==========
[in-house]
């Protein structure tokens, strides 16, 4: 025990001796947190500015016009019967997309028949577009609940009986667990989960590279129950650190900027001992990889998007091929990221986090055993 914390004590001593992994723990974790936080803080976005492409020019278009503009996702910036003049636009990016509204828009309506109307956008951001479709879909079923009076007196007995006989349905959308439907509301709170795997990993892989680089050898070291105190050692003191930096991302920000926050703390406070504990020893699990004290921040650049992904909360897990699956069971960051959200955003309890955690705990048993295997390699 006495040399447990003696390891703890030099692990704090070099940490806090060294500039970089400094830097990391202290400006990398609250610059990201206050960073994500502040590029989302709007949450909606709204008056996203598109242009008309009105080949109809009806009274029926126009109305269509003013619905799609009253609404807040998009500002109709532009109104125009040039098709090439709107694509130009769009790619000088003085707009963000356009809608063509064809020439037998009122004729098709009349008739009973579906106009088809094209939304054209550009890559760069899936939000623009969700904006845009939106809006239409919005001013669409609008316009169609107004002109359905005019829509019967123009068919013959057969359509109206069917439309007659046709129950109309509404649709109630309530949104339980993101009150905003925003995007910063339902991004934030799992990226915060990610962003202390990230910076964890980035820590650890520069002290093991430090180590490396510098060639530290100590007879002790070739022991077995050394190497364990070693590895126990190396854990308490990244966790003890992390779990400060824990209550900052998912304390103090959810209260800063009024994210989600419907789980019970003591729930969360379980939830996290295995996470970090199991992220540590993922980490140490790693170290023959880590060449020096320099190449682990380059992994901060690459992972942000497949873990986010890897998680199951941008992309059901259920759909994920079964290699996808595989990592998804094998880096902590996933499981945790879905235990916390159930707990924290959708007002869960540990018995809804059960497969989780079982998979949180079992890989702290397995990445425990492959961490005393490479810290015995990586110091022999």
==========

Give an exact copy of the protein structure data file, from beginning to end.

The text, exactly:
[in-house]
């Protein structure tokens, strides 16, 4: 025990001796947190500015016009019967997309028949577009609940009986667990989960590279129950650190900027001992990889998007091929990221986090055993 914390004590001593992994723990974790936080803080976005492409020019278009503009996702910036003049636009990016509204828009309506109307956008951001479709879909079923009076007196007995006989349905959308439907509301709170795997990993892989680089050898070291105190050692003191930096991302920000926050703390406070504990020893699990004290921040650049992904909360897990699956069971960051959200955003309890955690705990048993295997390699 006495040399447990003696390891703890030099692990704090070099940490806090060294500039970089400094830097990391202290400006990398609250610059990201206050960073994500502040590029989302709007949450909606709204008056996203598109242009008309009105080949109809009806009274029926126009109305269509003013619905799609009253609404807040998009500002109709532009109104125009040039098709090439709107694509130009769009790619000088003085707009963000356009809608063509064809020439037998009122004729098709009349008739009973579906106009088809094209939304054209550009890559760069899936939000623009969700904006845009939106809006239409919005001013669409609008316009169609107004002109359905005019829509019967123009068919013959057969359509109206069917439309007659046709129950109309509404649709109630309530949104339980993101009150905003925003995007910063339902991004934030799992990226915060990610962003202390990230910076964890980035820590650890520069002290093991430090180590490396510098060639530290100590007879002790070739022991077995050394190497364990070693590895126990190396854990308490990244966790003890992390779990400060824990209550900052998912304390103090959810209260800063009024994210989600419907789980019970003591729930969360379980939830996290295995996470970090199991992220540590993922980490140490790693170290023959880590060449020096320099190449682990380059992994901060690459992972942000497949873990986010890897998680199951941008992309059901259920759909994920079964290699996808595989990592998804094998880096902590996933499981945790879905235990916390159930707990924290959708007002869960540990018995809804059960497969989780079982998979949180079992890989702290397995990445425990492959961490005393490479810290015995990586110091022999």